2. As a former railroader and current model railroader I'm very impressed with your modeling philosophy. Far too many model railroaders don't look at how realistic operation can make a small layout big. I'm a firm believer that less is more. Keep up the good work!

  3. Great work Jack! I also enjoy your modeling philosophy and hope we see many updates on your progress.
    You should write a book on realistic operation!
    Let us hear from you!

  4. Great stuff! A couple of questions. Do the reloads of scrap happen outside the building. On your layout, how are you going to dictate what cars are to be reloaded with scrap.

  5. Hi MR,

    Sorry it took me awhile to get back to you. Yes, the scrap paper is loaded at the outside dock. At the mill we shift, the paper company notifies the rr as to which cars they want spotted for reloading...most of the time they prefer pool cars for reloading e.g. RBOX, FBOX etc. and "home road" boxcars from our rr.

    On my layout, I'll just choose which cars are to be reloaded as I fill out the day's switchlist.


  6. Thanks for your reply JH,

    I will model the box plant on my layout also because of your great information. Just a few more question so i can really understand a couple of things;

    Are you using modeler's license in locating the scrap paper dock on the same track as the warehouse? I've been using Bing to get a look at the plant and see the dock on another track. How many scrap cars are sent out per week?

    How many starch cars are unloaded per week and do they get spotted as soon as they show up at the plant?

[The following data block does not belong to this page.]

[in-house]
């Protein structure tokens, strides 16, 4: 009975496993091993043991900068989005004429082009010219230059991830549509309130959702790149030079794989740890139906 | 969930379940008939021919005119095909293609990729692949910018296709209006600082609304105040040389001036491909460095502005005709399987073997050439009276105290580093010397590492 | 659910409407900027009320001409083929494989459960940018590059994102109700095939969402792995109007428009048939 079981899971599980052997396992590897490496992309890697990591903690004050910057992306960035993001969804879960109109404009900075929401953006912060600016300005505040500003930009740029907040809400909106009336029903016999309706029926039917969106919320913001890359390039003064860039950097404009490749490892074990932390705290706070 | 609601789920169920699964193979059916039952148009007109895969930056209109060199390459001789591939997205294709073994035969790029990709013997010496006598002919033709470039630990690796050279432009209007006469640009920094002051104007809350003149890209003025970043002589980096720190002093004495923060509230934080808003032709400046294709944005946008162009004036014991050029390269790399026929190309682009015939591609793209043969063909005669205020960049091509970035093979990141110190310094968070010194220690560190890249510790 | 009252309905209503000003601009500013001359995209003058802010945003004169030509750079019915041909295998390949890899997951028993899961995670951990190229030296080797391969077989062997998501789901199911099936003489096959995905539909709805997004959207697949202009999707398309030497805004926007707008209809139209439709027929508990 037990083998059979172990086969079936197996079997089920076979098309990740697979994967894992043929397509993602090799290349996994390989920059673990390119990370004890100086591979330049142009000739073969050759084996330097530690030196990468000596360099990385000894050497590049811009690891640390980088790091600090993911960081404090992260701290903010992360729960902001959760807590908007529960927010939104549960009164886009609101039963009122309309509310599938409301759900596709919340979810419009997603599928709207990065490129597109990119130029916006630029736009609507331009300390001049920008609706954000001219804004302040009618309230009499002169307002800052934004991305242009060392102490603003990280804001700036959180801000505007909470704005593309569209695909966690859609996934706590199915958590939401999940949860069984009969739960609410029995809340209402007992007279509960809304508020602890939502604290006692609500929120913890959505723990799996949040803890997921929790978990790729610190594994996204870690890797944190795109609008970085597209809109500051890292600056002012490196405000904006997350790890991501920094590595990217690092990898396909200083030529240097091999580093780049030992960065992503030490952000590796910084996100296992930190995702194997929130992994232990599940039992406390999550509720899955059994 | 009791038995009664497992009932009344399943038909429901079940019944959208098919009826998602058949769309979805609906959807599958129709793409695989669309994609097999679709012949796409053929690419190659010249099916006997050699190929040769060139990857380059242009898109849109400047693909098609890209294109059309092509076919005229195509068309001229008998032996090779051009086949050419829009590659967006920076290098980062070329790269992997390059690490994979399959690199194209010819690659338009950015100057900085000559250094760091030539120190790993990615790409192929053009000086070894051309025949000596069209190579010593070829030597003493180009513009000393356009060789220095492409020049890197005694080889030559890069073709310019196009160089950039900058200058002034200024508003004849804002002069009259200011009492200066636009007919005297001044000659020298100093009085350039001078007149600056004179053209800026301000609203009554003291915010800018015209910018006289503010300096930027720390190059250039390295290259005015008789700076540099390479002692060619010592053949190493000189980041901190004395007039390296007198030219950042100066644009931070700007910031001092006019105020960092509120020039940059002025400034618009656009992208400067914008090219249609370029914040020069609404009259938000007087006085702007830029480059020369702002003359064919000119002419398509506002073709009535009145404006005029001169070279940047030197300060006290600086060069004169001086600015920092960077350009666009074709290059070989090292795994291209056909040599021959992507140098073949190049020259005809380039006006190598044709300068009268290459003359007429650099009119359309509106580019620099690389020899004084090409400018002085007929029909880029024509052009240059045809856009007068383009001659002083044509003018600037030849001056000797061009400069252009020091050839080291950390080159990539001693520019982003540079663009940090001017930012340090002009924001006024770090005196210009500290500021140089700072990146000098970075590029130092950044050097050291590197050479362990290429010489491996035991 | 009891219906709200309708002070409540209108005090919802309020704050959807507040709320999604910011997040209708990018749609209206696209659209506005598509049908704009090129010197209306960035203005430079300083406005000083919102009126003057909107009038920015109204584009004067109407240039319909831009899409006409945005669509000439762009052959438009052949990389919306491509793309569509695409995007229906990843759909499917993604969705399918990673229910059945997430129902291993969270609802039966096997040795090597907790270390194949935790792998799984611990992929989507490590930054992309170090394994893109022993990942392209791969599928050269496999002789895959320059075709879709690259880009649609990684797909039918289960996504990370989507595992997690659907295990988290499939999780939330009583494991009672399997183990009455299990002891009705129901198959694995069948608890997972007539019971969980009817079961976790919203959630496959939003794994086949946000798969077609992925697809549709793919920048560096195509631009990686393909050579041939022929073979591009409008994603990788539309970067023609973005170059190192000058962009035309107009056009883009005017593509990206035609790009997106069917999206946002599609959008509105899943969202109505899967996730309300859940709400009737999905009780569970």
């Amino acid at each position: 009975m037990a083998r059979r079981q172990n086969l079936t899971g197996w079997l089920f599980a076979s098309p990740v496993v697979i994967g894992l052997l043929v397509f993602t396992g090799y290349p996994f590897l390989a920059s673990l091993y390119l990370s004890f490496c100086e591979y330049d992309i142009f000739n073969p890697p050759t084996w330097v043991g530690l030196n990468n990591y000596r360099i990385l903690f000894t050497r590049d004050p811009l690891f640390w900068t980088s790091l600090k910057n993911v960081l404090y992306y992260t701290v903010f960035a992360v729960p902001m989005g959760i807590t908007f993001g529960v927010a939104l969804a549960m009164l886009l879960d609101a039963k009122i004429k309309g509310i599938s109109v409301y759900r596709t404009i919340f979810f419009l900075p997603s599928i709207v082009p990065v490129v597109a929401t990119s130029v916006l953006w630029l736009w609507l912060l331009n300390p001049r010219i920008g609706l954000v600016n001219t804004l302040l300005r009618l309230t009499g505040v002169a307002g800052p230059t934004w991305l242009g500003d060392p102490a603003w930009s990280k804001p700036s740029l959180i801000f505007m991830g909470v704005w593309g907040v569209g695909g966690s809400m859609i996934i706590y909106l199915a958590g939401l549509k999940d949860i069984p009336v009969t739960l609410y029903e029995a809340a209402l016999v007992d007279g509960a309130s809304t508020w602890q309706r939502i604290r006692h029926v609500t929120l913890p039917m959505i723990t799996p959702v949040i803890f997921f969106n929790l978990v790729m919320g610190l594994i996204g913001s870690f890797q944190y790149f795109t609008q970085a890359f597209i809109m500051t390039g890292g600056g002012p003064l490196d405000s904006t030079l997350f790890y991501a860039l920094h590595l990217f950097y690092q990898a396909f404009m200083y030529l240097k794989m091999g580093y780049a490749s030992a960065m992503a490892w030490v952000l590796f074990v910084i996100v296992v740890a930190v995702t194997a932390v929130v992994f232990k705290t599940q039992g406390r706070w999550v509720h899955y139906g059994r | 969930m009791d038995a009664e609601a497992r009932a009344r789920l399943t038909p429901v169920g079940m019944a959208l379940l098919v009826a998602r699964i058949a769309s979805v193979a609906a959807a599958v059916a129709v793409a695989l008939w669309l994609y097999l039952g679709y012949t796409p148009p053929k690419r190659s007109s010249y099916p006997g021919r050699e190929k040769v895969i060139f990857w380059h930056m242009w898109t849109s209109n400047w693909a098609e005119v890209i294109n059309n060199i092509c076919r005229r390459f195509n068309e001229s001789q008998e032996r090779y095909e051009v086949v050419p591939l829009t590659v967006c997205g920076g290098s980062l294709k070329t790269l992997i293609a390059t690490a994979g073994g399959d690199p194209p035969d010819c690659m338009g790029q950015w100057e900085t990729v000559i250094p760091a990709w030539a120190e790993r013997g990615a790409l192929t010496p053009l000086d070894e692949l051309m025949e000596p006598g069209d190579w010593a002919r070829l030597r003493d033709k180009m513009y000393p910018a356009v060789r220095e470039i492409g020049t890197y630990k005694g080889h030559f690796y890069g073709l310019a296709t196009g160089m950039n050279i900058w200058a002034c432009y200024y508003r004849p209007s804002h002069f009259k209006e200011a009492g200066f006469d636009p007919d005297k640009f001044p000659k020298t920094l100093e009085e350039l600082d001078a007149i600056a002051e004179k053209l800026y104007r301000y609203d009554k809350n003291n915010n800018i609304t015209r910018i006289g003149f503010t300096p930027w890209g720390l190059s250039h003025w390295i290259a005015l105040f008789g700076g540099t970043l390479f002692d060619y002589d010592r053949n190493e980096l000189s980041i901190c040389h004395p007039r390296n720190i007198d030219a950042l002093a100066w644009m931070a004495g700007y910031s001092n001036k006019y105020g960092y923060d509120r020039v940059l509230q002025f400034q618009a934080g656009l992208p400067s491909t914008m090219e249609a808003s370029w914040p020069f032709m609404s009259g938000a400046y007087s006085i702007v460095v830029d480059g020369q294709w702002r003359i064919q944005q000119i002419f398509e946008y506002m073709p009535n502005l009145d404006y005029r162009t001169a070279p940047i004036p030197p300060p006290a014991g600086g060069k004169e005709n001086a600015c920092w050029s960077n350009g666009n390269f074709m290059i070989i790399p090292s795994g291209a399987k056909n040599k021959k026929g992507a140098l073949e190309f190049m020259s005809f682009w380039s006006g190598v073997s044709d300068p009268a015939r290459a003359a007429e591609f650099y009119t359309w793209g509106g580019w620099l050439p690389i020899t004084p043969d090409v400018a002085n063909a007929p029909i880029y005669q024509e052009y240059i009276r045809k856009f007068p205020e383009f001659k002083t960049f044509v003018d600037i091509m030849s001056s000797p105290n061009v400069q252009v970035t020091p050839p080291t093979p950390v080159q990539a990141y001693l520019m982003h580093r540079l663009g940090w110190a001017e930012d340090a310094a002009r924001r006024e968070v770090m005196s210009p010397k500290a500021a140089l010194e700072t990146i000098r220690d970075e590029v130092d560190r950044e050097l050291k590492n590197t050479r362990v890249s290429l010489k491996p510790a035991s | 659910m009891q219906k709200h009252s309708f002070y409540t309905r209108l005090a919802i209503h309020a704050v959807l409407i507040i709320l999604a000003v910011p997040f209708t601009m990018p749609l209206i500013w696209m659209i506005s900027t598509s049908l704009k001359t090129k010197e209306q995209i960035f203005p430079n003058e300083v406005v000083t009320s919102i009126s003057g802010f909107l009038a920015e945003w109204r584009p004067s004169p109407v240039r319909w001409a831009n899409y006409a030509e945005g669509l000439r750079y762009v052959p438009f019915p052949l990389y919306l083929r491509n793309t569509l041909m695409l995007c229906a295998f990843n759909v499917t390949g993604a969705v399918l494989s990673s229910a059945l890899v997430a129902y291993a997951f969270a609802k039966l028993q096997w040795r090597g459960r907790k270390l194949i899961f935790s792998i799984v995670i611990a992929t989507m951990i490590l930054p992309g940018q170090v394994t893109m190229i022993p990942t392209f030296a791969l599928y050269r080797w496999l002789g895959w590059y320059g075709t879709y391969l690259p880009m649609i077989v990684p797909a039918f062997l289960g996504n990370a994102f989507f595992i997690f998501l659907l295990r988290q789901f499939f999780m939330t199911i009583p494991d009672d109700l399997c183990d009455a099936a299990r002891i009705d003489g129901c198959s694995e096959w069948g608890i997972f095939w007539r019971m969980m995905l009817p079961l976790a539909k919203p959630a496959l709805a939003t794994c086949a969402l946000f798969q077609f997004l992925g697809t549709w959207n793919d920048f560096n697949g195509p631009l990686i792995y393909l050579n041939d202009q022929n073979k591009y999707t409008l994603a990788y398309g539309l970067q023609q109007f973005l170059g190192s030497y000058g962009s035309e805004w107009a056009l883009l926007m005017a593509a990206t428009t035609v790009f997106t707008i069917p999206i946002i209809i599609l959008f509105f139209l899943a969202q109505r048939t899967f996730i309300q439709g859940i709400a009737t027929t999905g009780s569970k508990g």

7. Actually, that's how they do it at Temple-Inland. Inbound linerboard is unloaded inside the warehouse and scrap paper is loaded outside. The scrap is leftover material from when they cut boxes to size. This process takes place in another part of the plant and it is easier to deliver the scrap paper outside to the boxcars rather than running fork trucks back through the plant and into the warehouse. Also, keeping the scrap loading outside keeps carspots open in the warehouse for unloading.

    On the other hand, there is a printing company whom we serve that receives inbound loads of newsprint. This company reloads boxcars inside the warehouse with outbound recycled newspaper.

    So you could handle the process both ways:-)

    At Inland Container, there is a second track with a dock (creatively named the "lower dock"). Often this track is used to store home road cars, but at times Inland requests boxcars be spotted there for unloading.

    Usually they unload one starch car per week. The unloading process takes about a day and a half. So we'll spot the car one day, respot it the second day, and pull it on day three. Being a private-owner car; per-diem isn't an issue like it is for railroad-owned cars. If the plant's supply of starch is low, these hoppers get spotted right away. Other times they'll wait on the storage track until called for. Sometimes two or (rarely) three loaded hoppers will accumulate. They'll get spotted when needed and in date order (oldest one first).

    Hope that helps. Feel free to ask any other questions you might have.


  8. How many scrap cars per day are shipped?

  9. Usually 1 or 2 cars of scrap paper per day. Sometimes none :-)